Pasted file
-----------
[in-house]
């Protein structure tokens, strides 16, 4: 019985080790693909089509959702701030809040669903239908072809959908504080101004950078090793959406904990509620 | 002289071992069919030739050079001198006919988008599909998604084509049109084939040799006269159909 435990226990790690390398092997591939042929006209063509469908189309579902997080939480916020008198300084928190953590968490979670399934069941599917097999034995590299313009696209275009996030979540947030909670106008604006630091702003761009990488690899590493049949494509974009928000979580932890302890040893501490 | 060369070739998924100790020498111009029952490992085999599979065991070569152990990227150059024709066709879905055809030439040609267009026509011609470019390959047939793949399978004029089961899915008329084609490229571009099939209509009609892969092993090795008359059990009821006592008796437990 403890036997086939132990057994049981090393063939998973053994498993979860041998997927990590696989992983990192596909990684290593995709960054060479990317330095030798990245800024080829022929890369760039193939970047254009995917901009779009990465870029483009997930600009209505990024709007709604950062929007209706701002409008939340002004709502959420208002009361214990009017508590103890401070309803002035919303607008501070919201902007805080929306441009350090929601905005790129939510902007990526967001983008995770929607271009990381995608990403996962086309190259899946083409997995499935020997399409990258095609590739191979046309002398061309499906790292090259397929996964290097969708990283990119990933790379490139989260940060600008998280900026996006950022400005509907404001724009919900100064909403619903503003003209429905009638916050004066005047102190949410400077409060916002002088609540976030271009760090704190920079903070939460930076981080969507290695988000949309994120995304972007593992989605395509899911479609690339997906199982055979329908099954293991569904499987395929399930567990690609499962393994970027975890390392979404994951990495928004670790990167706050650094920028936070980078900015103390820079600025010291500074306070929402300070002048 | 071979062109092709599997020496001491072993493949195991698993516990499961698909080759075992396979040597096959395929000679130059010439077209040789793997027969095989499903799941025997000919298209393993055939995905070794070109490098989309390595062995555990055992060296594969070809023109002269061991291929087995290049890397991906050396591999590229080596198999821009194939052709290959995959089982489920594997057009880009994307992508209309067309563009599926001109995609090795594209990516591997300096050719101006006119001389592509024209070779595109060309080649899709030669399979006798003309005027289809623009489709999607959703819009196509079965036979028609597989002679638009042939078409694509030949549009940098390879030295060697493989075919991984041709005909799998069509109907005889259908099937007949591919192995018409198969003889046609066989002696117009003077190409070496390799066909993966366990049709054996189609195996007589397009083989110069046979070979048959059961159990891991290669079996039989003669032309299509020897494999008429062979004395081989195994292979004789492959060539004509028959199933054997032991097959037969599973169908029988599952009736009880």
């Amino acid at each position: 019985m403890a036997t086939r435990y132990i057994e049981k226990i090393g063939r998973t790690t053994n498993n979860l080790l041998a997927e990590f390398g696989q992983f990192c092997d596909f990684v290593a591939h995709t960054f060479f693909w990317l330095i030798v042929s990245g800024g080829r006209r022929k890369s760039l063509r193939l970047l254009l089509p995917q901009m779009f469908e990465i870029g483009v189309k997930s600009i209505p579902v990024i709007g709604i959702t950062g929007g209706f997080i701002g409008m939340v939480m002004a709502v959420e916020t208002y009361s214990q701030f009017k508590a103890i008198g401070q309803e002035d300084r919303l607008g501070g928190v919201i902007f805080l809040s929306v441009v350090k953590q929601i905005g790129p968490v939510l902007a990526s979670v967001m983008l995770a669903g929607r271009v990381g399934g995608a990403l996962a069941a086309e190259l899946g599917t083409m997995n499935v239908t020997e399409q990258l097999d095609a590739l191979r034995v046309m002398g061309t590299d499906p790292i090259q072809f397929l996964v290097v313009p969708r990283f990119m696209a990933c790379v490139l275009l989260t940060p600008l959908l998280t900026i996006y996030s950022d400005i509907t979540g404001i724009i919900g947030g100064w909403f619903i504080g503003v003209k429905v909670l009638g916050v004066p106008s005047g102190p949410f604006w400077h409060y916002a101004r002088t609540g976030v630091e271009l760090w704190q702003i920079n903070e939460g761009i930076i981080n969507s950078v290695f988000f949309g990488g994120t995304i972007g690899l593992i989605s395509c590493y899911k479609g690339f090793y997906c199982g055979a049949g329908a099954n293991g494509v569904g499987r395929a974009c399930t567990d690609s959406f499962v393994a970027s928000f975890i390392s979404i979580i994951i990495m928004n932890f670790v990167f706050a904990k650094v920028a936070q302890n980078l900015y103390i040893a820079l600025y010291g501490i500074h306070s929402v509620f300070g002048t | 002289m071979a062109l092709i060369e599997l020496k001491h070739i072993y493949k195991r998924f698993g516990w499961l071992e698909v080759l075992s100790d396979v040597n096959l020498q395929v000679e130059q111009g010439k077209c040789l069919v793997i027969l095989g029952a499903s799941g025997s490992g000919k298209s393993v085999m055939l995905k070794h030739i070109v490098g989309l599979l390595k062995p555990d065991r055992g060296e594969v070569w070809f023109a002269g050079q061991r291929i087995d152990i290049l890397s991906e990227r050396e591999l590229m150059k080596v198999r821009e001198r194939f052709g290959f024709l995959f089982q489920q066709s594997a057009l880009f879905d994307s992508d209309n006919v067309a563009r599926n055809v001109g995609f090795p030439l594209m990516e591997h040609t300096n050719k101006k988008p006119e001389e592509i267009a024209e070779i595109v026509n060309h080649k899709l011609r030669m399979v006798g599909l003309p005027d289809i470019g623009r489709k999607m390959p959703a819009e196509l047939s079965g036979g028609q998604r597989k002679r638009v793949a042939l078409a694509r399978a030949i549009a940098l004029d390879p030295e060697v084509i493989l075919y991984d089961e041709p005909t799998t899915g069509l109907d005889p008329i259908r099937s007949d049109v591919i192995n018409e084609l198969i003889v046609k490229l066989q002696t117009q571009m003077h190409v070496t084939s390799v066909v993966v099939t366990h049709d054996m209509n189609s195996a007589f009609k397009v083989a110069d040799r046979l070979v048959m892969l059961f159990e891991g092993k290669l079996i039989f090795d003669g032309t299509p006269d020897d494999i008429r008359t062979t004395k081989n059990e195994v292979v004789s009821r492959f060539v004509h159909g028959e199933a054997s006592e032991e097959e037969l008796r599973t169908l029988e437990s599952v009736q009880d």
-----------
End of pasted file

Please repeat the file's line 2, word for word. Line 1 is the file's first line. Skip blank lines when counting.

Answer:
């Protein structure tokens, strides 16, 4: 019985080790693909089509959702701030809040669903239908072809959908504080101004950078090793959406904990509620 | 002289071992069919030739050079001198006919988008599909998604084509049109084939040799006269159909 435990226990790690390398092997591939042929006209063509469908189309579902997080939480916020008198300084928190953590968490979670399934069941599917097999034995590299313009696209275009996030979540947030909670106008604006630091702003761009990488690899590493049949494509974009928000979580932890302890040893501490 | 060369070739998924100790020498111009029952490992085999599979065991070569152990990227150059024709066709879905055809030439040609267009026509011609470019390959047939793949399978004029089961899915008329084609490229571009099939209509009609892969092993090795008359059990009821006592008796437990 403890036997086939132990057994049981090393063939998973053994498993979860041998997927990590696989992983990192596909990684290593995709960054060479990317330095030798990245800024080829022929890369760039193939970047254009995917901009779009990465870029483009997930600009209505990024709007709604950062929007209706701002409008939340002004709502959420208002009361214990009017508590103890401070309803002035919303607008501070919201902007805080929306441009350090929601905005790129939510902007990526967001983008995770929607271009990381995608990403996962086309190259899946083409997995499935020997399409990258095609590739191979046309002398061309499906790292090259397929996964290097969708990283990119990933790379490139989260940060600008998280900026996006950022400005509907404001724009919900100064909403619903503003003209429905009638916050004066005047102190949410400077409060916002002088609540976030271009760090704190920079903070939460930076981080969507290695988000949309994120995304972007593992989605395509899911479609690339997906199982055979329908099954293991569904499987395929399930567990690609499962393994970027975890390392979404994951990495928004670790990167706050650094920028936070980078900015103390820079600025010291500074306070929402300070002048 | 071979062109092709599997020496001491072993493949195991698993516990499961698909080759075992396979040597096959395929000679130059010439077209040789793997027969095989499903799941025997000919298209393993055939995905070794070109490098989309390595062995555990055992060296594969070809023109002269061991291929087995290049890397991906050396591999590229080596198999821009194939052709290959995959089982489920594997057009880009994307992508209309067309563009599926001109995609090795594209990516591997300096050719101006006119001389592509024209070779595109060309080649899709030669399979006798003309005027289809623009489709999607959703819009196509079965036979028609597989002679638009042939078409694509030949549009940098390879030295060697493989075919991984041709005909799998069509109907005889259908099937007949591919192995018409198969003889046609066989002696117009003077190409070496390799066909993966366990049709054996189609195996007589397009083989110069046979070979048959059961159990891991290669079996039989003669032309299509020897494999008429062979004395081989195994292979004789492959060539004509028959199933054997032991097959037969599973169908029988599952009736009880």